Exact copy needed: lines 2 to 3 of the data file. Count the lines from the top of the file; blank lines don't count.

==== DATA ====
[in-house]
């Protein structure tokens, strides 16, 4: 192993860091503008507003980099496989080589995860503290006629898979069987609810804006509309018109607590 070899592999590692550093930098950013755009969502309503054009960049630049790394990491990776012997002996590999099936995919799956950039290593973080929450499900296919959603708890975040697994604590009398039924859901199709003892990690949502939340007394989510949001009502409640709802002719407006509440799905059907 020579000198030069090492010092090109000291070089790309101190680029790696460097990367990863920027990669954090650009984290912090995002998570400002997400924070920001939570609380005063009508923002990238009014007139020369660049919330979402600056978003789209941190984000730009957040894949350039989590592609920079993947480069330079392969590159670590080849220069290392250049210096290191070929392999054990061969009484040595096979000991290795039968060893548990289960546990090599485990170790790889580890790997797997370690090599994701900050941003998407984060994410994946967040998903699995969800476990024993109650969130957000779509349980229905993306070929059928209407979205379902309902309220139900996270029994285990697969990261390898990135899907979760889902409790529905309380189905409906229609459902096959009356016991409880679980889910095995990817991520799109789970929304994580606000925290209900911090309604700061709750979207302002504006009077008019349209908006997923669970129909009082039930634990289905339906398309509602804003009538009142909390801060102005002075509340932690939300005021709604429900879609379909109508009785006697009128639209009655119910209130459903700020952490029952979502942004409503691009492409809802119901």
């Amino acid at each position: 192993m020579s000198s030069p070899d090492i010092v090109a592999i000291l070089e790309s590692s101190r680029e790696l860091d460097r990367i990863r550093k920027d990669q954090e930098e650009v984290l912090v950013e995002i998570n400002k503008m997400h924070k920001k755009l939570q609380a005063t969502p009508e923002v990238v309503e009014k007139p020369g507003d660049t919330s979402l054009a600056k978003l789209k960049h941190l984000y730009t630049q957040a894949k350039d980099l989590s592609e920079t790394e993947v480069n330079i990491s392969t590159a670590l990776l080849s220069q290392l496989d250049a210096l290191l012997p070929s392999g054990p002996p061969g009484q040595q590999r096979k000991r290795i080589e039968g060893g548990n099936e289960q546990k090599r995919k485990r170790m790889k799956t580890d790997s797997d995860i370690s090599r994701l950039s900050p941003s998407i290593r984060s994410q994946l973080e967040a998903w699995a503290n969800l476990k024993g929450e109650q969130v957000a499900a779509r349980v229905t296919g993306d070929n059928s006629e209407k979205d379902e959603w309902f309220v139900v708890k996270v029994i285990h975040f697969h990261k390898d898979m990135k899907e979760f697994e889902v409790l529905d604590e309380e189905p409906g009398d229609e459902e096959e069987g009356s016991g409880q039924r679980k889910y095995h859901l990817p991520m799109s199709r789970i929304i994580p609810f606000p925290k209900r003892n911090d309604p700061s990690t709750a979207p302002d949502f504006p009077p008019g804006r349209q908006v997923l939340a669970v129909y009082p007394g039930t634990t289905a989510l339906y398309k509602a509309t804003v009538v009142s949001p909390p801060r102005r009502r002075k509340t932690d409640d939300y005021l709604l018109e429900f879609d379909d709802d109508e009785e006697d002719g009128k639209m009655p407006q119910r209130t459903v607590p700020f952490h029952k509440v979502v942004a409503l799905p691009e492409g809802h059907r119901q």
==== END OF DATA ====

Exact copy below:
């Protein structure tokens, strides 16, 4: 192993860091503008507003980099496989080589995860503290006629898979069987609810804006509309018109607590 070899592999590692550093930098950013755009969502309503054009960049630049790394990491990776012997002996590999099936995919799956950039290593973080929450499900296919959603708890975040697994604590009398039924859901199709003892990690949502939340007394989510949001009502409640709802002719407006509440799905059907 020579000198030069090492010092090109000291070089790309101190680029790696460097990367990863920027990669954090650009984290912090995002998570400002997400924070920001939570609380005063009508923002990238009014007139020369660049919330979402600056978003789209941190984000730009957040894949350039989590592609920079993947480069330079392969590159670590080849220069290392250049210096290191070929392999054990061969009484040595096979000991290795039968060893548990289960546990090599485990170790790889580890790997797997370690090599994701900050941003998407984060994410994946967040998903699995969800476990024993109650969130957000779509349980229905993306070929059928209407979205379902309902309220139900996270029994285990697969990261390898990135899907979760889902409790529905309380189905409906229609459902096959009356016991409880679980889910095995990817991520799109789970929304994580606000925290209900911090309604700061709750979207302002504006009077008019349209908006997923669970129909009082039930634990289905339906398309509602804003009538009142909390801060102005002075509340932690939300005021709604429900879609379909109508009785006697009128639209009655119910209130459903700020952490029952979502942004409503691009492409809802119901």
């Amino acid at each position: 192993m020579s000198s030069p070899d090492i010092v090109a592999i000291l070089e790309s590692s101190r680029e790696l860091d460097r990367i990863r550093k920027d990669q954090e930098e650009v984290l912090v950013e995002i998570n400002k503008m997400h924070k920001k755009l939570q609380a005063t969502p009508e923002v990238v309503e009014k007139p020369g507003d660049t919330s979402l054009a600056k978003l789209k960049h941190l984000y730009t630049q957040a894949k350039d980099l989590s592609e920079t790394e993947v480069n330079i990491s392969t590159a670590l990776l080849s220069q290392l496989d250049a210096l290191l012997p070929s392999g054990p002996p061969g009484q040595q590999r096979k000991r290795i080589e039968g060893g548990n099936e289960q546990k090599r995919k485990r170790m790889k799956t580890d790997s797997d995860i370690s090599r994701l950039s900050p941003s998407i290593r984060s994410q994946l973080e967040a998903w699995a503290n969800l476990k024993g929450e109650q969130v957000a499900a779509r349980v229905t296919g993306d070929n059928s006629e209407k979205d379902e959603w309902f309220v139900v708890k996270v029994i285990h975040f697969h990261k390898d898979m990135k899907e979760f697994e889902v409790l529905d604590e309380e189905p409906g009398d229609e459902e096959e069987g009356s016991g409880q039924r679980k889910y095995h859901l990817p991520m799109s199709r789970i929304i994580p609810f606000p925290k209900r003892n911090d309604p700061s990690t709750a979207p302002d949502f504006p009077p008019g804006r349209q908006v997923l939340a669970v129909y009082p007394g039930t634990t289905a989510l339906y398309k509602a509309t804003v009538v009142s949001p909390p801060r102005r009502r002075k509340t932690d409640d939300y005021l709604l018109e429900f879609d379909d709802d109508e009785e006697d002719g009128k639209m009655p407006q119910r209130t459903v607590p700020f952490h029952k509440v979502v942004a409503l799905p691009e492409g809802h059907r119901q």